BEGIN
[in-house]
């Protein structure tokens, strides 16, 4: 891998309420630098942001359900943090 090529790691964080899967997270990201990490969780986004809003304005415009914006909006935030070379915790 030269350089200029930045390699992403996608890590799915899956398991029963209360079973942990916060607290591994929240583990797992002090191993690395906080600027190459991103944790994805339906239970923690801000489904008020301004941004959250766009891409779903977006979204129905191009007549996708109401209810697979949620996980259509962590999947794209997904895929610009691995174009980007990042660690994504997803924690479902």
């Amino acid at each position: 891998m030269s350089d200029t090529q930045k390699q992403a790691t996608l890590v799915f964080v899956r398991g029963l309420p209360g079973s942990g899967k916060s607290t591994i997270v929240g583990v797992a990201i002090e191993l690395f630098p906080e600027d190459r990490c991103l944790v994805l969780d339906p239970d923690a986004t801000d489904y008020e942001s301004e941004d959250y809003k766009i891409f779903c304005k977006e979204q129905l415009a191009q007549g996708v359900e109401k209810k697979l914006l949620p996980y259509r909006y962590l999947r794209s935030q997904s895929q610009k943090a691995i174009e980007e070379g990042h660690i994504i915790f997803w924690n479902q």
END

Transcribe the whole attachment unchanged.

[in-house]
């Protein structure tokens, strides 16, 4: 891998309420630098942001359900943090 090529790691964080899967997270990201990490969780986004809003304005415009914006909006935030070379915790 030269350089200029930045390699992403996608890590799915899956398991029963209360079973942990916060607290591994929240583990797992002090191993690395906080600027190459991103944790994805339906239970923690801000489904008020301004941004959250766009891409779903977006979204129905191009007549996708109401209810697979949620996980259509962590999947794209997904895929610009691995174009980007990042660690994504997803924690479902």
């Amino acid at each position: 891998m030269s350089d200029t090529q930045k390699q992403a790691t996608l890590v799915f964080v899956r398991g029963l309420p209360g079973s942990g899967k916060s607290t591994i997270v929240g583990v797992a990201i002090e191993l690395f630098p906080e600027d190459r990490c991103l944790v994805l969780d339906p239970d923690a986004t801000d489904y008020e942001s301004e941004d959250y809003k766009i891409f779903c304005k977006e979204q129905l415009a191009q007549g996708v359900e109401k209810k697979l914006l949620p996980y259509r909006y962590l999947r794209s935030q997904s895929q610009k943090a691995i174009e980007e070379g990042h660690i994504i915790f997803w924690n479902q």